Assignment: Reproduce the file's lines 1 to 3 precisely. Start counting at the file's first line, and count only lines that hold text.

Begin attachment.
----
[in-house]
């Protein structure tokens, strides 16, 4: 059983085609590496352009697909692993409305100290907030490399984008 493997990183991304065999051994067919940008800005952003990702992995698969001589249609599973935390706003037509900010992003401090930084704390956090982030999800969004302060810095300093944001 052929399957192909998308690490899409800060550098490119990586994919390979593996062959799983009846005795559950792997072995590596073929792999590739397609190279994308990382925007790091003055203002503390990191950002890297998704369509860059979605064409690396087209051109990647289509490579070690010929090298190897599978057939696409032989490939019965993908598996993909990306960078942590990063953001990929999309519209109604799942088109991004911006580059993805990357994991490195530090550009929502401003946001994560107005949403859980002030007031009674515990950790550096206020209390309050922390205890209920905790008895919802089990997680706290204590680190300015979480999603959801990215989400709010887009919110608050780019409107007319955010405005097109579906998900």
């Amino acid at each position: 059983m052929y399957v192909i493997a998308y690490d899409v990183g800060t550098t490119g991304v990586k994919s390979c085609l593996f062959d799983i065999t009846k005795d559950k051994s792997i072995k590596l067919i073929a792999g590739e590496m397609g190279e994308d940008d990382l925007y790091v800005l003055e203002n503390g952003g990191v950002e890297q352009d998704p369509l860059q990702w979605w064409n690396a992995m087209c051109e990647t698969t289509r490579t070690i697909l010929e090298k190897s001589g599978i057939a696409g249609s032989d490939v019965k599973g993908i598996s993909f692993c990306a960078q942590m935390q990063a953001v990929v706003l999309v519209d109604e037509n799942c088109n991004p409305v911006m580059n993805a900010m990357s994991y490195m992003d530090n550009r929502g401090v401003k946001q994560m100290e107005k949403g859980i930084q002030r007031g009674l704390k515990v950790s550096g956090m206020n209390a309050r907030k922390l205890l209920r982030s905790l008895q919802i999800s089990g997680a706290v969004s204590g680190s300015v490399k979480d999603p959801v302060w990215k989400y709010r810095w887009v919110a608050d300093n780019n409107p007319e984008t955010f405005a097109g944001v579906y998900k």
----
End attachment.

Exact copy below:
[in-house]
């Protein structure tokens, strides 16, 4: 059983085609590496352009697909692993409305100290907030490399984008 493997990183991304065999051994067919940008800005952003990702992995698969001589249609599973935390706003037509900010992003401090930084704390956090982030999800969004302060810095300093944001 052929399957192909998308690490899409800060550098490119990586994919390979593996062959799983009846005795559950792997072995590596073929792999590739397609190279994308990382925007790091003055203002503390990191950002890297998704369509860059979605064409690396087209051109990647289509490579070690010929090298190897599978057939696409032989490939019965993908598996993909990306960078942590990063953001990929999309519209109604799942088109991004911006580059993805990357994991490195530090550009929502401003946001994560107005949403859980002030007031009674515990950790550096206020209390309050922390205890209920905790008895919802089990997680706290204590680190300015979480999603959801990215989400709010887009919110608050780019409107007319955010405005097109579906998900």
């Amino acid at each position: 059983m052929y399957v192909i493997a998308y690490d899409v990183g800060t550098t490119g991304v990586k994919s390979c085609l593996f062959d799983i065999t009846k005795d559950k051994s792997i072995k590596l067919i073929a792999g590739e590496m397609g190279e994308d940008d990382l925007y790091v800005l003055e203002n503390g952003g990191v950002e890297q352009d998704p369509l860059q990702w979605w064409n690396a992995m087209c051109e990647t698969t289509r490579t070690i697909l010929e090298k190897s001589g599978i057939a696409g249609s032989d490939v019965k599973g993908i598996s993909f692993c990306a960078q942590m935390q990063a953001v990929v706003l999309v519209d109604e037509n799942c088109n991004p409305v911006m580059n993805a900010m990357s994991y490195m992003d530090n550009r929502g401090v401003k946001q994560m100290e107005k949403g859980i930084q002030r007031g009674l704390k515990v950790s550096g956090m206020n209390a309050r907030k922390l205890l209920r982030s905790l008895q919802i999800s089990g997680a706290v969004s204590g680190s300015v490399k979480d999603p959801v302060w990215k989400y709010r810095w887009v919110a608050d300093n780019n409107p007319e984008t955010f405005a097109g944001v579906y998900k």